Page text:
DISCUSSION

Obesity and metabolic diseases are associated with the most serious problems in modern society. In this study, we suggest a methodology that combines exercise and sports supplements to find a treatment method for non-alcoholic fatty liver. In particular, this study is an attempt in convergence science to explore the candidates for sports drinks to improve exercise effects by combining them with Korean medicine. These core points suggest that indiscriminate ingestion of natural products can harm health, but pharmacological interpretation and approaches can be responsible for human health. This study attempted to study GF, which is mainly used in oriental medicine, and represents an attempt to validate substances through systemic analysis using in vivo experiments. GF is effective for liver disease, but it is still unclear whether it is possible through pharmacological interpretation. Therefore, in this study, information collection and GO analysis were performed using TCMSP for systemic analysis to identify the pharmacological effects of GF. The purpose of this study was to confirm that pharmacological studies of GF can affect NAFLD and to conduct a study to verify the effect of high-fat diet-induced liver disease in vivo.

Excessive fat accumulation in the liver causes problems in the regulation of fat metabolism and leads to inflammation [15,16]. In addition, the pathological signal cascade can induce inflammatory factors and apoptosis of damaged cells [14]. The increasing inflammatory signaling system is closely related to the signal transduction system associated with cardiovascular diseases such as abnormal vasocontraction, endothelial cell loss, and proliferation of vascular smooth muscle cells [17,18,19,20]. In summary, if fat accumulation leads to oxidative stress and inflammatory signaling, it is associated with cardiovascular diseases. In this study, we first analyzed the pharmacological effect through the pharmacological interpretation of gardenia. As shown in the Table 1 and Figure 1, GF is predicted to regulate liver disease through biological effects, such as antioxidant, anti-inflammatory effects, and anti-lipogenesis. In particular, it also has an effect on the factors that decrease cardiovascular disease. Therefore, we speculated that GF could control non-alcoholic fatty liver. Next, we attempted to verify the concept interpreted through a systemic analysis of animal experiments.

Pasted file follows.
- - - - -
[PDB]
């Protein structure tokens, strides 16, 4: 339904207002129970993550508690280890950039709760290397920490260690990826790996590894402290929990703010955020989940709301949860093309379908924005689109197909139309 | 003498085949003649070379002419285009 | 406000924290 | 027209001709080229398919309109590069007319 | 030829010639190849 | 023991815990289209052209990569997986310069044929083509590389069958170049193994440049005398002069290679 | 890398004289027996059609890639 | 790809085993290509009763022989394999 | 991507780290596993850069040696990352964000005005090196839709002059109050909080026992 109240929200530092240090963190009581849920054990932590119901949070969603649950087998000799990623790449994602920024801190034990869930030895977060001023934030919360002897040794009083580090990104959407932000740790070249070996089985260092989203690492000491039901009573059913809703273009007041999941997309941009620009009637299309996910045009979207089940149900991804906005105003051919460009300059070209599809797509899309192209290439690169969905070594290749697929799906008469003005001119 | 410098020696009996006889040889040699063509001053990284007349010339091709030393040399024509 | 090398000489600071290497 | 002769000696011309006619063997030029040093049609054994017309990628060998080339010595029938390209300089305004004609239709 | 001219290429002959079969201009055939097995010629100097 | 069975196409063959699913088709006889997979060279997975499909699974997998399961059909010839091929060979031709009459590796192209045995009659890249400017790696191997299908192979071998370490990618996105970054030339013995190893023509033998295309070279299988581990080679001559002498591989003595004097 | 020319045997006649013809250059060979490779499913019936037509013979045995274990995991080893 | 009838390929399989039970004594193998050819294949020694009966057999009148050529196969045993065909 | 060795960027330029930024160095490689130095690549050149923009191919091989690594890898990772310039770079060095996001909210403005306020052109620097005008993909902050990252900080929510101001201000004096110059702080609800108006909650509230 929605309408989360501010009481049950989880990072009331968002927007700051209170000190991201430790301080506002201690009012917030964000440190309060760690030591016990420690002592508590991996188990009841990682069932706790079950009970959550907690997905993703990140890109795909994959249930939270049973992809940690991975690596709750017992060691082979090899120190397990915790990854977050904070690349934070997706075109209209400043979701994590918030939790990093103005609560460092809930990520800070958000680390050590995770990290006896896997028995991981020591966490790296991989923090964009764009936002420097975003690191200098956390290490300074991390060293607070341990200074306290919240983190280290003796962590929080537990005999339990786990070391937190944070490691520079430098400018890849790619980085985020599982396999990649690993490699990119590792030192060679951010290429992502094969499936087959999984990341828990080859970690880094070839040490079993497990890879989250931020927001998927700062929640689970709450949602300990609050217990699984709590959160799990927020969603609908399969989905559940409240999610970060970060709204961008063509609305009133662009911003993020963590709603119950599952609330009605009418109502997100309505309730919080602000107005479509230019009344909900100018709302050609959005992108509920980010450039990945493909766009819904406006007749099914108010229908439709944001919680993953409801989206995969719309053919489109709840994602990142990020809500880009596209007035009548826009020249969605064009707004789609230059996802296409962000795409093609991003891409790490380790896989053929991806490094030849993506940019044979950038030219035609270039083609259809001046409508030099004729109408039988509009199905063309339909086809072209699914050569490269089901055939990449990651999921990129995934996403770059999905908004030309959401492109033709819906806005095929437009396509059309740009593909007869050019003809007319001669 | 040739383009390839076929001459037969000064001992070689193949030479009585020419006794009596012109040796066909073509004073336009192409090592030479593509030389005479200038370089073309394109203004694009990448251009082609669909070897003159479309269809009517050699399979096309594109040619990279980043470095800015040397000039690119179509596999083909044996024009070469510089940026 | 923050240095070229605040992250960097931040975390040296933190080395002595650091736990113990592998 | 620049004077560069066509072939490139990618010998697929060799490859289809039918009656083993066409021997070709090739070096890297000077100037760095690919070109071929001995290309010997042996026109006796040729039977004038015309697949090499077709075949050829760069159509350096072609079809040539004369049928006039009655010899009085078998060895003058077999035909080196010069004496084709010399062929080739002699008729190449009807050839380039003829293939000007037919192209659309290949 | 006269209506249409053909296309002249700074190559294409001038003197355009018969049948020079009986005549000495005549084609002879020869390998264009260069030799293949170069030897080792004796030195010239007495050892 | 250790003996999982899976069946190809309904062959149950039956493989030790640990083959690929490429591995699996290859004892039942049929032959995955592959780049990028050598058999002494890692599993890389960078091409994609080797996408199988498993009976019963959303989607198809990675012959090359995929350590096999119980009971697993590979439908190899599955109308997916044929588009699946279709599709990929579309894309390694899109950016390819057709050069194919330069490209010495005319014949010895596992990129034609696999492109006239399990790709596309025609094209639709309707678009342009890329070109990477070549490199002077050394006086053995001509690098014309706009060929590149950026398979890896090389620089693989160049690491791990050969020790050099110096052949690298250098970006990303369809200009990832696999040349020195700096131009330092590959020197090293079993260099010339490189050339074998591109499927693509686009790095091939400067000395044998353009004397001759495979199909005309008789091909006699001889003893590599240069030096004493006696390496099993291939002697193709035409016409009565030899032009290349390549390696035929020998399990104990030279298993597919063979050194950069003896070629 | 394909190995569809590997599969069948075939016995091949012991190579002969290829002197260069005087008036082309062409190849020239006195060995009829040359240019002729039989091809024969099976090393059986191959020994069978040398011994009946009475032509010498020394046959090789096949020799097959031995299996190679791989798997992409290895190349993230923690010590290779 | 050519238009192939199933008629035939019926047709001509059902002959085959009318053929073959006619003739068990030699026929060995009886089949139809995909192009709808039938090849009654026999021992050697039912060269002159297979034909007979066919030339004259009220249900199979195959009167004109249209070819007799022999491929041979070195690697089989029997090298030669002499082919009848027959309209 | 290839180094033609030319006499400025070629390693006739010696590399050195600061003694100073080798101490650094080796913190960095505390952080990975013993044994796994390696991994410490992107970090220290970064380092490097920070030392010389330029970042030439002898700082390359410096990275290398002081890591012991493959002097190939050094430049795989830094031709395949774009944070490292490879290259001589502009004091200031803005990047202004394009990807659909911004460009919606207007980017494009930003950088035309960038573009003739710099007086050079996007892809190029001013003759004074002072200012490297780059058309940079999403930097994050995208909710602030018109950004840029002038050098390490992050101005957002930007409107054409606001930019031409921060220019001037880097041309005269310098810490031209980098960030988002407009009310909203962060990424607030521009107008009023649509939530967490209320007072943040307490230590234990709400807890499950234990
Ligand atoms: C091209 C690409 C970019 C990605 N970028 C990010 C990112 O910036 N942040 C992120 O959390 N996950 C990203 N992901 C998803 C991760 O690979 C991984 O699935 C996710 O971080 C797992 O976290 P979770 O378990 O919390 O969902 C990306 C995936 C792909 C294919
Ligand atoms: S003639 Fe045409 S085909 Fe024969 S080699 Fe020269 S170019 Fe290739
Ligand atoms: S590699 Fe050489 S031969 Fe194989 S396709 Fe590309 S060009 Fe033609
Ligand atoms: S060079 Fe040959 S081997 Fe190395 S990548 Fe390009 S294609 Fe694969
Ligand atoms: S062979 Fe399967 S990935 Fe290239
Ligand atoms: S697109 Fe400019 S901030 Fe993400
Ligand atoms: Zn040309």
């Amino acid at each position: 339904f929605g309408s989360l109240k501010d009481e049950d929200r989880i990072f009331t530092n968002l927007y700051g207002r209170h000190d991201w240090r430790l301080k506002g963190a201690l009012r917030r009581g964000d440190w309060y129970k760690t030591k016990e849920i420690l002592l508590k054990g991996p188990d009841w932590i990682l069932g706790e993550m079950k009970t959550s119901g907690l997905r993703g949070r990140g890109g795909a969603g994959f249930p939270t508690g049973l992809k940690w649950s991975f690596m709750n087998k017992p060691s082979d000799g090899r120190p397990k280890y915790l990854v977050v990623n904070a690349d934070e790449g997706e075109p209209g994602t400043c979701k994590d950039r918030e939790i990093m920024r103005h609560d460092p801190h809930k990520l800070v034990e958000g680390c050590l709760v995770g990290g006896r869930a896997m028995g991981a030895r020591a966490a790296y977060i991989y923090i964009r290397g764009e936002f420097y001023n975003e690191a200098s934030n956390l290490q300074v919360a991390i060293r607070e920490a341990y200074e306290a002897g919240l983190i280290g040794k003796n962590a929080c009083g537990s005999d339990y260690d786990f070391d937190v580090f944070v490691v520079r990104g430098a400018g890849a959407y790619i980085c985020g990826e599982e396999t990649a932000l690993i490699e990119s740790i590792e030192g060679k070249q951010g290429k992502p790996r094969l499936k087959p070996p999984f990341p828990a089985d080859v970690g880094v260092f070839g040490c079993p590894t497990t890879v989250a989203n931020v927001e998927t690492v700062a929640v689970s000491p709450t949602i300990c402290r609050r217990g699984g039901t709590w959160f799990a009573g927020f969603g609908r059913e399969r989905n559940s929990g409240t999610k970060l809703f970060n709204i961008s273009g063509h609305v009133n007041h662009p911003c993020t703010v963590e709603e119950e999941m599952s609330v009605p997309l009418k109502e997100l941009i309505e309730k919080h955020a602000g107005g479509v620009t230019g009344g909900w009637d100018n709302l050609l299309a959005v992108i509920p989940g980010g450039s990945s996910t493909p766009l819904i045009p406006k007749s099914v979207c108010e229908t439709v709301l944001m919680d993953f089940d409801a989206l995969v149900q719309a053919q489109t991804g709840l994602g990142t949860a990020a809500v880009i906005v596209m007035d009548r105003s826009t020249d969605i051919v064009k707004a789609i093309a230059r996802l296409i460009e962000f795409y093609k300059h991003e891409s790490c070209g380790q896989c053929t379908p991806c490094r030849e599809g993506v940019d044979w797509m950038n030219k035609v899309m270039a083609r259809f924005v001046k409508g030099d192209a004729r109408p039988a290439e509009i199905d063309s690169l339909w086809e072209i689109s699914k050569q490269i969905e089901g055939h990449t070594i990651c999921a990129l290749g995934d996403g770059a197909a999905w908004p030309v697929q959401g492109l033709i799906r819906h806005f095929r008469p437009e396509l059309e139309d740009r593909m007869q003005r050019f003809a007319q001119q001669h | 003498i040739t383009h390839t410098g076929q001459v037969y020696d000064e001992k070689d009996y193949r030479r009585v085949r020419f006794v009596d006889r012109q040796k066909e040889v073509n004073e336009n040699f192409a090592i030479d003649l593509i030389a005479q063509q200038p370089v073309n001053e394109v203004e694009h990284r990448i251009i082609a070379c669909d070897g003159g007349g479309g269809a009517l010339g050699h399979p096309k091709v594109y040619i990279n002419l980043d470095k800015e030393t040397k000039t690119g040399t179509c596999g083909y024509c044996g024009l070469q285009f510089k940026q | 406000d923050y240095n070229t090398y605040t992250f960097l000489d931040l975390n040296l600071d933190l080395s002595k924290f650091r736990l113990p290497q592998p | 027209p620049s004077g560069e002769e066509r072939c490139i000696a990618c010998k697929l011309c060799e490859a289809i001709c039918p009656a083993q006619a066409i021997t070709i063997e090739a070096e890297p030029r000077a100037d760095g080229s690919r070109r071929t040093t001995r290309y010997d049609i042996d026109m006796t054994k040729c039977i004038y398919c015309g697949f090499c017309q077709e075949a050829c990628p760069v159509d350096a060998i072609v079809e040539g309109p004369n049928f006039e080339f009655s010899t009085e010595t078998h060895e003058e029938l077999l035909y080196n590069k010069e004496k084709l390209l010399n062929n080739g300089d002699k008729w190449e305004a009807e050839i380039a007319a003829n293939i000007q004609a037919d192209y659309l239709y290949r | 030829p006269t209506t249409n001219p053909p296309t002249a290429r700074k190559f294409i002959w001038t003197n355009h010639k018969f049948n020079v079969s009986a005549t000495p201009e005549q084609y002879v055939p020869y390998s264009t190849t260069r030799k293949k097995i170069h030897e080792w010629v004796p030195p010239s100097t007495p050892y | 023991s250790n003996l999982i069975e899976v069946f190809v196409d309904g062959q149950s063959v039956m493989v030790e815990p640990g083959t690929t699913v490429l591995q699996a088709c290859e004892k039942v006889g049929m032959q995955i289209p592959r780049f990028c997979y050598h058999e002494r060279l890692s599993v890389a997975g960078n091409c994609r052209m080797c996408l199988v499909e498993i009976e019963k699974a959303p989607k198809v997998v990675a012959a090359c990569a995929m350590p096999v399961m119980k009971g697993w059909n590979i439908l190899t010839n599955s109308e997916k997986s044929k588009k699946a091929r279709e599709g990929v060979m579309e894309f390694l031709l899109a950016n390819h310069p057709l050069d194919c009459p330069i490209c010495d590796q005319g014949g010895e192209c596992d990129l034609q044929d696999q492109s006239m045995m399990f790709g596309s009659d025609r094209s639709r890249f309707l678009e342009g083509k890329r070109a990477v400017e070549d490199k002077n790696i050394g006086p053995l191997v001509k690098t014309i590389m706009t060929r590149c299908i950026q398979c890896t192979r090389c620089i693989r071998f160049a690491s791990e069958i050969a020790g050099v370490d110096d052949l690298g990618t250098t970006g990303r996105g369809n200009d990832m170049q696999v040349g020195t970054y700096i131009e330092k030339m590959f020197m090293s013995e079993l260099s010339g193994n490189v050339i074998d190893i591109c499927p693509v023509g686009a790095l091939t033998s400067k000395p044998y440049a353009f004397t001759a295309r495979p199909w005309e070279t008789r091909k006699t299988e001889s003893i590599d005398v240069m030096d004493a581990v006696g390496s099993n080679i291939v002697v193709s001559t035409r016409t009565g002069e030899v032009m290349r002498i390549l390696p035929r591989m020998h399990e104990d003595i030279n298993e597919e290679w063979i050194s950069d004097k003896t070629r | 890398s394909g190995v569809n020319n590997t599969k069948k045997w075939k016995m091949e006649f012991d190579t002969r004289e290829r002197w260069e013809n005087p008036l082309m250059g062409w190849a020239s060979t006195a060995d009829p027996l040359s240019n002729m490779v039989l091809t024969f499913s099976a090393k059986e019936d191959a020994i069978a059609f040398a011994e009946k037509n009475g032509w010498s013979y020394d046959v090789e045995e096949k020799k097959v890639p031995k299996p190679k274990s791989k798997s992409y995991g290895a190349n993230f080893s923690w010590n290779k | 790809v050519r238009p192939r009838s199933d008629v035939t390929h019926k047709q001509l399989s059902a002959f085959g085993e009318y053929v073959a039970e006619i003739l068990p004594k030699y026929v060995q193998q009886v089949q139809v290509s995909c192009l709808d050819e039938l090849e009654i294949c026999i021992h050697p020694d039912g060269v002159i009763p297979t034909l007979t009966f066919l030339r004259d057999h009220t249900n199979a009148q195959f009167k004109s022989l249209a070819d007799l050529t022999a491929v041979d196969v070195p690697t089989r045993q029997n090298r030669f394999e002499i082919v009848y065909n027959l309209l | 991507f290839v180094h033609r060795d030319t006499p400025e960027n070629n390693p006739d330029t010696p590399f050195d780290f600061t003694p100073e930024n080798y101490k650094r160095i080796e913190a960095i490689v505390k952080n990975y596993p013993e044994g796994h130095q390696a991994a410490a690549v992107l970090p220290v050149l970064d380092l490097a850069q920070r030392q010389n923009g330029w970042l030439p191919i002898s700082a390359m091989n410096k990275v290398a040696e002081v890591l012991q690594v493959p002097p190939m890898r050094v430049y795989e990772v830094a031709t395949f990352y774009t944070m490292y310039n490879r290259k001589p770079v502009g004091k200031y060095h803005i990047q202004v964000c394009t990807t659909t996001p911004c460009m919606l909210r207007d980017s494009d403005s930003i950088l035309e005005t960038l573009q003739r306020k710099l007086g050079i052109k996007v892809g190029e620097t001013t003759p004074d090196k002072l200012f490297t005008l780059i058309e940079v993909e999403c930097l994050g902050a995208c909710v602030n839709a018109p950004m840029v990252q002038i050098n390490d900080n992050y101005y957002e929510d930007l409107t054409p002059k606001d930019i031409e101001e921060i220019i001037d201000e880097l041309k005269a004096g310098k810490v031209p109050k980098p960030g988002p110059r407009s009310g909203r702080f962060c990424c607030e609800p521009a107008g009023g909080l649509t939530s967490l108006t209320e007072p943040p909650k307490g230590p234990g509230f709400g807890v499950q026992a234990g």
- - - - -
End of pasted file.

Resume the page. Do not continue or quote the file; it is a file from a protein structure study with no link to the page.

8-OHdG is a well-known marker that reflects the antioxidant activity in liver lesions [21]. TGF-β expression and phosphorylation of ERK have been reported to be very important key mechanisma in the liver fibrosis process [22,23]. In our study, the antioxidant factor 8-OHdG was significantly reduced. As shown in Figure 3, the reduction of p-ERK was reported to control non-alcoholic fatty liver. These results suggest that non-alcoholic fatty liver can be controlled. Next, we verified TGF-beta signaling, which also showed a significant decrease. These results verified the pharmacological efficacy of gardenia.

We obtained proof of concept of gardenia as an NAFLD treatment option through systemic pharmacological analysis and animal experiments. Taken together, we speculated that gardenia may be a candidate for sports supplements to promote exercise performance and improve athletic performance. Additional research is needed to examine the potential of gardenia as a candidate for sports supplements. In addition, it can be a candidate for controlling non-alcoholic fatty liver. However, further research is required to confirm whether there is a synergistic effect with exercise.

Acknowledgements

This result was supported by “Regional Innovation Strategy (RIS)” through the National Research Foundation of Korea (NRF) funded by the Ministry of education (MOE) 2021RIS001(1345341783).

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Article information Continued

Figure 1.

Biological processes of gene ontology by gardenia fructus (GF). The large circles idcicate the gene ontology. The red letters indicate the GO-associated gene.

Figure 2.

The lipogenesis effect of gardenia fructus (GF) in high fat diet mice. The mice were sacrificed, and liver tissues were isolated. The liver tissues were section in 5-μm-thick. The sections were incubated with anti-mTOR for 16 h. (A) The representative images indicated the protein expression of mTOR. (B) The graphs indicate the intensity of mTOR. The HF is expressed as 100 %. Data are presented as mean ± standard deviation. *P<0.05 verse HF, #P<0.05 verse HF +ME. HF: high-fat diet; ME: metformin; GF: gardenia fructus.